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Controlling Exposure of Patients

Risks to patients can be controlled by putting in place appropriate procedures. Example Employer’s Procedures for the procedures denoted * can be downloaded via Written Procedures and Protocols.

Put in place guidelines for referral criteria* and make these available to all Referrers (see ‘Selection Criteria for Dental Radiography’ [1] and EP2 Referrals for Dental Examinations example Employer’s Procedure).

If the Referrer and Operator are the same person, ensure that the correct case notes for the patient are available prior to exposure [1].

Ensure that if the Referrer and Operator are not the same person, the patient is asked prior to the exposure to confirm their identity* by stating relevant details such as their name, address and date of birth (see EP4 Patient Identification example Employer’s Procedure).

Ensure that if the Referrer and Practitioner are not the same person, the Referrer provides sufficient information to allow the Practitioner to correctly identify the patient and to decide whether or not the exposure is justified* (see EP3 Justification and Authorisation example Employer’s Procedure).

Ensure that the exposure of the patient to radiation is justified and authorised by a Practitioner before exposure takes place*. For an exposure to be justified, the benefit to the patient must outweigh the risks and the exposure would normally be expected to provide new information to aid the patient’s management or prognosis (see EP3 Justification and Authorisation example Employer’s Procedure).

Ensure that exposures which generally lack any direct clinical benefit to the patient, such as those for employment or insurance purposes, are critically assessed when considering whether or not they are justified*; in these cases it is recommended that the patient’s written consent is obtained prior to the exposure (see EP15 Non-Medical Imaging example Employer’s Procedure).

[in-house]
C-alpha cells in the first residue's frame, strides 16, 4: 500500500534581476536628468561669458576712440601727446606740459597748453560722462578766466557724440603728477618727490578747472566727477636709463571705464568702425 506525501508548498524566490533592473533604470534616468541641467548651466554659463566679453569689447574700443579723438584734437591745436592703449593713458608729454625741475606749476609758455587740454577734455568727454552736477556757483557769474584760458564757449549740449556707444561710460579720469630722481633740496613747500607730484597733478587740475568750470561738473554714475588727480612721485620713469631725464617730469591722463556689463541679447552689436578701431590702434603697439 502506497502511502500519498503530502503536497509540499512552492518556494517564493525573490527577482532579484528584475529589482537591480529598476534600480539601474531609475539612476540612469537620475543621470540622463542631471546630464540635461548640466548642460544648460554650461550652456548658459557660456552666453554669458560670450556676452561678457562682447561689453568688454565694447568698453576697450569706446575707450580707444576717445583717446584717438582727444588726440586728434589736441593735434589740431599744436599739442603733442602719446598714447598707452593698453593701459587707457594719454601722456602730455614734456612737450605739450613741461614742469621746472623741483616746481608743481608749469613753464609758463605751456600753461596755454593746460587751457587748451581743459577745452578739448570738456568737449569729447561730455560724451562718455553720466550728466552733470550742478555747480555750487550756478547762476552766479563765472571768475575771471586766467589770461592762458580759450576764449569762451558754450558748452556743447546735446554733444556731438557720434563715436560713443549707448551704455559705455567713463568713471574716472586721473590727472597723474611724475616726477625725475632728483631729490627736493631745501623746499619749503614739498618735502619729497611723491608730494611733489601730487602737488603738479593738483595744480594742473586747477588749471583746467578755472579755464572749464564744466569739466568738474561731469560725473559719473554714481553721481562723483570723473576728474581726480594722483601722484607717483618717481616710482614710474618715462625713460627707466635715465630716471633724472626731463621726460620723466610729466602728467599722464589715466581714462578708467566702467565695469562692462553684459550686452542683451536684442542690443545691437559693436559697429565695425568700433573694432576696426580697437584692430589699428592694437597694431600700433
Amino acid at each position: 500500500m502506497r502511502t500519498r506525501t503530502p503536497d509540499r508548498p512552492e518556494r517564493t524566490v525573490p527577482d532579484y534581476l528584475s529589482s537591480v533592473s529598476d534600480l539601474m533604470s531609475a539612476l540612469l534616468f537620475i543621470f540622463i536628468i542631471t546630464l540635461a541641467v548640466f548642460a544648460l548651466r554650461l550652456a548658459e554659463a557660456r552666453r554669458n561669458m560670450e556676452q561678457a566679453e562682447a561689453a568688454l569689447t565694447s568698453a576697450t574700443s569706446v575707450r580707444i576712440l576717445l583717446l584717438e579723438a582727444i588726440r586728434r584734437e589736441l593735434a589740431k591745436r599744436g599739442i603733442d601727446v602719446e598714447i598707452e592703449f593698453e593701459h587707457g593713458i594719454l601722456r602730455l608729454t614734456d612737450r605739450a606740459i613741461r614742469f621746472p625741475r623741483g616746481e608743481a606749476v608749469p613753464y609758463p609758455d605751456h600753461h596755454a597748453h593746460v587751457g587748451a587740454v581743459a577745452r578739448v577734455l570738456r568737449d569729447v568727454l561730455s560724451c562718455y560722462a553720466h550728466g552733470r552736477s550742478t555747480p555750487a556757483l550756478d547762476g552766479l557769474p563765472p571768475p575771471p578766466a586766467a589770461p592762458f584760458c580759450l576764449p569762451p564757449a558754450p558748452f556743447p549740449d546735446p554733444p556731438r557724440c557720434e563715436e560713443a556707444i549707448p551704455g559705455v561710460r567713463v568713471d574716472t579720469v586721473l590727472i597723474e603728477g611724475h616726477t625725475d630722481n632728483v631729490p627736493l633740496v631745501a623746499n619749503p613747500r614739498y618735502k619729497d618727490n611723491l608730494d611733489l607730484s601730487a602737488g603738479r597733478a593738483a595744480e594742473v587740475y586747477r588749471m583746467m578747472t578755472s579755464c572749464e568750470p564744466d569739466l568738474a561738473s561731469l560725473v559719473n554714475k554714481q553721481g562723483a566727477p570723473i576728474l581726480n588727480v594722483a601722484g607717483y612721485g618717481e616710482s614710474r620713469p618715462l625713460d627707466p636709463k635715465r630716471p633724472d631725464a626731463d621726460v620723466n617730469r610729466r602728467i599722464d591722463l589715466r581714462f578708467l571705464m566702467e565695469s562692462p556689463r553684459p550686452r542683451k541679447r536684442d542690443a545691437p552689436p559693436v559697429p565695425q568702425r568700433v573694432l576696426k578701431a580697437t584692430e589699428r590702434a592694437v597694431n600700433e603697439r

To comply with IR(ME)R, put in place a written procedure for your practice’s policy on pregnant patients* (see EP5 Pregnancy Enquiries example Employer’s Procedure).

  • In dental practice, the pelvic area is not usually exposed therefore the pregnancy status of the patient is not a contraindication for dental radiographic examination.
  • Although a practice’s policy may be to not make direct enquiries about pregnancy for patients having a dental x-ray, displaying a general poster asking patients to notify the dentist if they are pregnant prior to any type of dental treatment, enables their treatment to be planned appropriately (see example poster in Communication During Examination and Treatment).
  • Information relating to the benefits and risks of an exposure* must be provided to all patients (see EP17 Provision of Information Relating to the Benefits and Risks of an Exposure example Procedure).

If an assisting adult (carer or comforter*) is required for exposures carried out within the practice (e.g. for a child or person with special needs) ensure that guidance and dose constraints are in place (see EP16 Exposure of Carers and Comforters example Employer’s Procedure). The assisting adult must not be a member of staff.

If lead aprons are kept in the practice, store over a hanger (unfolded) and inspect annually.

NB: The only instance where the pelvic area would be irradiated is the vertex occlusal view but as this is not recommended the use of lead aprons for dental patients is not required.

Sources of Information

  1. Selection Criteria for Dental Radiography(2018) Faculty of General Dental Practice (UK)